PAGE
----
Over time my input pathways have become accustomed to the sensory inputs my family provides to the point where I anticipate them and am cognizant of their absence. It doesn't help that my whole life is work and family. Sunsets just aren't that interesting if there's no one to explain how red light gets bent more in the atmosphere to. Steak dinners are no fun to cook if there's no one to turn their nose at it because it's too spicy. What separates the bed from the couch if there's no one beside you?
When I was younger and took stock in such things, I used to flip open the bible to a random verse and try to draw meaning from it - much like throwing bones on the floor or examining sheeps' livers. One time, however, I happened upon a particular psalm which has always stuck with me: An empty stable stays clean, but there is no income from an empty stable. Our house would win no sanitation awards. Maxwell and Zara spill something at every other meal and believe a room is no a room if it doesn't include legos. Alora and Brittan walk into the most trafficked part of the house and takes off their shoes and socks. Cara is always busy covering every clean surface in the house with papers. And then there's the dogs - if Molly's not filching delicious nasties from the trash Zinny's pooping on the floor.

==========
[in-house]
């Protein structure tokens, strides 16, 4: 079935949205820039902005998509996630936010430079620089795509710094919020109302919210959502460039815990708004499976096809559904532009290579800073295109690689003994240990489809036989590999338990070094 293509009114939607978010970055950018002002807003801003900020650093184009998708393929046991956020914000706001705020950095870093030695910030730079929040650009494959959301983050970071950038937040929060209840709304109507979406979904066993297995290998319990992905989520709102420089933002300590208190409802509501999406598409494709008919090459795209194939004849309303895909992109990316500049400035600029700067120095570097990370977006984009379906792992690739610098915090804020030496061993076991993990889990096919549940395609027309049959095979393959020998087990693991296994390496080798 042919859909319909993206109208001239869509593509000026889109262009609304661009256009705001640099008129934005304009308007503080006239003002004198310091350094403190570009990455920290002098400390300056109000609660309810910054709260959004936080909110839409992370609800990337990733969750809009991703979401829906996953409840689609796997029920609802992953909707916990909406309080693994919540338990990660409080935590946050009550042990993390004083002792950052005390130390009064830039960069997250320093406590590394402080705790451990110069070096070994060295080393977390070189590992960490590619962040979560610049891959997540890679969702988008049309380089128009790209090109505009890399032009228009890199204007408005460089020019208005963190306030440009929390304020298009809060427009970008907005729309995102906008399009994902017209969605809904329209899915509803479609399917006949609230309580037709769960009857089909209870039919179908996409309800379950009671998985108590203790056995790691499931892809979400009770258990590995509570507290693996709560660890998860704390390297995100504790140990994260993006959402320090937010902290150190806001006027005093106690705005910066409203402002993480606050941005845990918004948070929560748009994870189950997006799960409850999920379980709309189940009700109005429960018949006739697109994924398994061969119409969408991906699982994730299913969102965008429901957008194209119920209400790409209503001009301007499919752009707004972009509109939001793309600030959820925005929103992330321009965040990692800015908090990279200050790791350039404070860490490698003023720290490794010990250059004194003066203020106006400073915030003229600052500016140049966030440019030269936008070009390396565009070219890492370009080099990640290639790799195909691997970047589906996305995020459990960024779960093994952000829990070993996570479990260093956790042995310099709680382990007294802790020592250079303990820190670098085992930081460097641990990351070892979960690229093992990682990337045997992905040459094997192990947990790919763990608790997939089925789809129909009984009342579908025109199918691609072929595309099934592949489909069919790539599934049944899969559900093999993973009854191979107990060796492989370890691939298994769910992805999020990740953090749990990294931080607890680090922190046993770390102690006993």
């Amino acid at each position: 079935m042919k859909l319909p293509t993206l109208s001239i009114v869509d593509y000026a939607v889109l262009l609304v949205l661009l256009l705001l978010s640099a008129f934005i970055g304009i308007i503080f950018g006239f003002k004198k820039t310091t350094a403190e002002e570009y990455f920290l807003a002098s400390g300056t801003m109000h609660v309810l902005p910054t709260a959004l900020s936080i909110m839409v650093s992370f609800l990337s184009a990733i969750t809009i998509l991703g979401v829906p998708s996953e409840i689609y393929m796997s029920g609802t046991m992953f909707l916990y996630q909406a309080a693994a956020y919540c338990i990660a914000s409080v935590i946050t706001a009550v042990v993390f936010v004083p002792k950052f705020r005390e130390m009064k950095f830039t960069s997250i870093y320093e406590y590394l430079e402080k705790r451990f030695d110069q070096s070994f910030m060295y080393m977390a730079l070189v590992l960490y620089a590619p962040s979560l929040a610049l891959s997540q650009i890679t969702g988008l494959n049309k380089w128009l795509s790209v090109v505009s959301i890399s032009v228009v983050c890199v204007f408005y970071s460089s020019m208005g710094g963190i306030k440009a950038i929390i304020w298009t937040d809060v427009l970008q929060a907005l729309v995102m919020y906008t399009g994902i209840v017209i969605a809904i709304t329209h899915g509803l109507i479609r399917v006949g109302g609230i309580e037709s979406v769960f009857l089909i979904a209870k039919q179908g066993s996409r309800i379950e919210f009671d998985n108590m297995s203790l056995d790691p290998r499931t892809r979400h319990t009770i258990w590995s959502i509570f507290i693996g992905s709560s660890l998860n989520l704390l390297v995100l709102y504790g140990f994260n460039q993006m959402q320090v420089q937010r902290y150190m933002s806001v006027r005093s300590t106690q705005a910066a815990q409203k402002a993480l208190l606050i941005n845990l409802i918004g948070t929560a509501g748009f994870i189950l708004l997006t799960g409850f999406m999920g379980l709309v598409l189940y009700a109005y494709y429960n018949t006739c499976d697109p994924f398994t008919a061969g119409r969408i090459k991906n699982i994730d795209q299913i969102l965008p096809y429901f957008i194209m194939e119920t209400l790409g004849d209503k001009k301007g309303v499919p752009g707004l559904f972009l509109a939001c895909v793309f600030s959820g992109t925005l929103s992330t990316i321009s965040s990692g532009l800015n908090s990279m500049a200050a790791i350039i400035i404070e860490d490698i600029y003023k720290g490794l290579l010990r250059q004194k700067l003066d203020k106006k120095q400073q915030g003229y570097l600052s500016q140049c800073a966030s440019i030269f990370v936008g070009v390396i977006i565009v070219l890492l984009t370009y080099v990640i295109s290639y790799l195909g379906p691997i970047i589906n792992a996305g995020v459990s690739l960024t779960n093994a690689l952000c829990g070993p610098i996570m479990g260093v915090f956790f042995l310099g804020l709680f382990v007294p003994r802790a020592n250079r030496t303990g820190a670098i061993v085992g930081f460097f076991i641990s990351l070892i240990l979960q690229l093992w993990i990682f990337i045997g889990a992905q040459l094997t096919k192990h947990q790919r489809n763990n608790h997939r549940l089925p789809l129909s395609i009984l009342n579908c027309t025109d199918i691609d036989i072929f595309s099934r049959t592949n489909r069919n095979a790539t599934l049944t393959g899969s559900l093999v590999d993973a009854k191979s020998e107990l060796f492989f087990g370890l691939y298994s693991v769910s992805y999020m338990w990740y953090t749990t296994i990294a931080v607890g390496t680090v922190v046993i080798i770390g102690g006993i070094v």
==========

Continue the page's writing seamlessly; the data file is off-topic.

This week I haven't tripped over any shoes or had tiny legos embedded in my foot when I stepped upon them. I do get to pull "clean" pots out of the cabinet and wash the spinach bits or whatever off them for use courtesy of Alora or Brittan. But the table and counters have stayed clean since I wiped them. No one has left underwear and an unflushed toilet waiting for me in the bathroom. I've done one load of laundry, and there isn't enough yet for a 2nd.
Clean, flat surfaces have stood for days without accumulating paper. I never thought I'd find cleanliness so miserable.